Even as President-elect Barack Obama was preparing a giant financial aid package meant to provide green jobs and steer the nation toward a sustainable economy, a sledgehammer blow paralyzed a healthy sector of the growing green economy in California.
It happened on December 18, 2008. The State of California was in an unprecedented financial crisis, no longer able to borrow, which it does routinely to smooth out cash flow. The Legislature was in the sixth month of an impasse, unable to adopt a budget that would cover obligations. The Legislative Analyst predicted that the State would run out of cash in February unless the stalemate was resolved. Voter-approved bonds were not selling.
Faced with this unprecedented emergency, the Pooled Money Investment Board, which consists of the State director of finance, controller, and treasurer, decided to put an immediate stop to all spending of voter-approved bond funds--a total of over $3.8 billion committed to some 2,000 projects statewide. These were projects to improve schools, transportation, and environmental infrastructures. Agencies receiving bond money were notified that no invoices would be paid for work done after December 18.
Abruptly, millions of dollars’ worth of “green” work was suspended, indefinitely. Many of the projects stopped along the coast and in the nine San Francisco Bay counties were funded by Coastal Conservancy grants to local governments and nonprofit organizations.
These funds had created jobs in local communities for restoring wetlands, streams, and wildlife habitat, protecting coastal farming and fisheries, improving water quality in streams and nearshore waters, reducing flood hazards and carbon emissions, building trails, and encouraging commuting by bicycle rather than by automobile. The funds also supported the purchase of scenic lands for public enjoyment, restoration of historic buildings for public use, and many other projects that were stimulating green economic benefits.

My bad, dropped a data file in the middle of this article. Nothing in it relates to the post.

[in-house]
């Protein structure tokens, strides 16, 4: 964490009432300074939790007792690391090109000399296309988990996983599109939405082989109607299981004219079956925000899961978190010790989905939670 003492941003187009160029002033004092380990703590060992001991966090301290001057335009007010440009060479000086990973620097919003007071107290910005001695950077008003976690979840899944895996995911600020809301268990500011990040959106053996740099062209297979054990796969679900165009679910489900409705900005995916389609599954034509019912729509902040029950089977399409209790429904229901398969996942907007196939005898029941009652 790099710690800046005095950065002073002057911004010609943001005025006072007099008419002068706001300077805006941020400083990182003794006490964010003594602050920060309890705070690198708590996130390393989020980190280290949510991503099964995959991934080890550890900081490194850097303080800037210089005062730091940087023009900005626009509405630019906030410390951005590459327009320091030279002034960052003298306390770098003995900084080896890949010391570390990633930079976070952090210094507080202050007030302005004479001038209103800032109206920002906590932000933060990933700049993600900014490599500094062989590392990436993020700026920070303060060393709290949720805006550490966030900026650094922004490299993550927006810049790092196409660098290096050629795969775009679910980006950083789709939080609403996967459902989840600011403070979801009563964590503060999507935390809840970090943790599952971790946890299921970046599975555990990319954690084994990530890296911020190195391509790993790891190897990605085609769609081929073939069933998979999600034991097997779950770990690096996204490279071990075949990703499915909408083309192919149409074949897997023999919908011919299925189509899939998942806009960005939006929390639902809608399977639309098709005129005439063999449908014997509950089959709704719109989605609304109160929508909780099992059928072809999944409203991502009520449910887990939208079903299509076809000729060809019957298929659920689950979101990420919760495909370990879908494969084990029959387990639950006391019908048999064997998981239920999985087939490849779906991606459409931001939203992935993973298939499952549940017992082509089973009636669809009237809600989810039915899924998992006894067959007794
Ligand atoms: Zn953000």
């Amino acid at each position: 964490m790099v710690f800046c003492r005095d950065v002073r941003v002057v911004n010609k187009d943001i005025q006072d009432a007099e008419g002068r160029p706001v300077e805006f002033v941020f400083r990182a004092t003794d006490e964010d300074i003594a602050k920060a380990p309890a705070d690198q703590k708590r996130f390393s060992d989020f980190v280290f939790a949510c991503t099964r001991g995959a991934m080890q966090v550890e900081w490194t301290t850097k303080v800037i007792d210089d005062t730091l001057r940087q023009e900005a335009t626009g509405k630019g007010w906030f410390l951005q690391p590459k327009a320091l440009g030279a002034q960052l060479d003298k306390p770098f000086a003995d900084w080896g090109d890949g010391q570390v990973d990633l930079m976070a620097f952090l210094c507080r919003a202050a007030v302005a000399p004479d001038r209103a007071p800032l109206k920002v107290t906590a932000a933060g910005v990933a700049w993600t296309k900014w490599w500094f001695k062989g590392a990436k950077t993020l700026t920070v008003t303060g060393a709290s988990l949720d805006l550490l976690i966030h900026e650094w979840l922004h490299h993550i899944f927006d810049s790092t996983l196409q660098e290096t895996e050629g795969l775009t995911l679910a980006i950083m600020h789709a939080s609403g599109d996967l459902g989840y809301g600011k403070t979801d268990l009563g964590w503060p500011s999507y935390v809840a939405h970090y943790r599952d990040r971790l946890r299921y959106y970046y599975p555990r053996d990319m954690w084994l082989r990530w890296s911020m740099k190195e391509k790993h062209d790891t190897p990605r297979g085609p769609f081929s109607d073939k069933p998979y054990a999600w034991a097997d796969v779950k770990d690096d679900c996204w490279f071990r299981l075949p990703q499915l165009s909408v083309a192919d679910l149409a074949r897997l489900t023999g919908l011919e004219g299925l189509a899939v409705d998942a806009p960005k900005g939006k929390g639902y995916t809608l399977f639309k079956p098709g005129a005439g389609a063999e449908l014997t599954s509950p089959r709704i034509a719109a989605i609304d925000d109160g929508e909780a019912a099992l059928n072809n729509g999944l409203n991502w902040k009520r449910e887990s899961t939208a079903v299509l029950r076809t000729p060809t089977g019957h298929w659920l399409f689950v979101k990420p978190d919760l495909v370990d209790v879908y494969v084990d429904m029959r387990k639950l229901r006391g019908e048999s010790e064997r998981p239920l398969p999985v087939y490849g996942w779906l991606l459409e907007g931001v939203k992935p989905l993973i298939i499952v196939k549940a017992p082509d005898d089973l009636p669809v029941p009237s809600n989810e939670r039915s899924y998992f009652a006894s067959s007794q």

Among those idled were engineers, construction workers, equipment suppliers, hydrologists, and wildlife biologists. The ripple effects of the freeze jolted businesses already struggling in the national financial meltdown and jeopardized the survival of small nonprofit groups. The effects were felt with special intensity along the North Coast and in other areas with abundant natural resources but high unemployment.
When the stop-work order arrived at the Coastal Conservancy on December 18, the holiday party was about to start. It was immediately canceled and project managers spent the afternoon conveying the bad news to more than 200 contractors and grantees, to whom the Conservancy had committed $143 million for projects under contract and owed $11 million more for completed projects. Invoices that had been signed and approved by December 18 would be paid first, while payment for others would have to wait indefinitely. More than 90 percent of the Conservancy’s projects are bond-funded.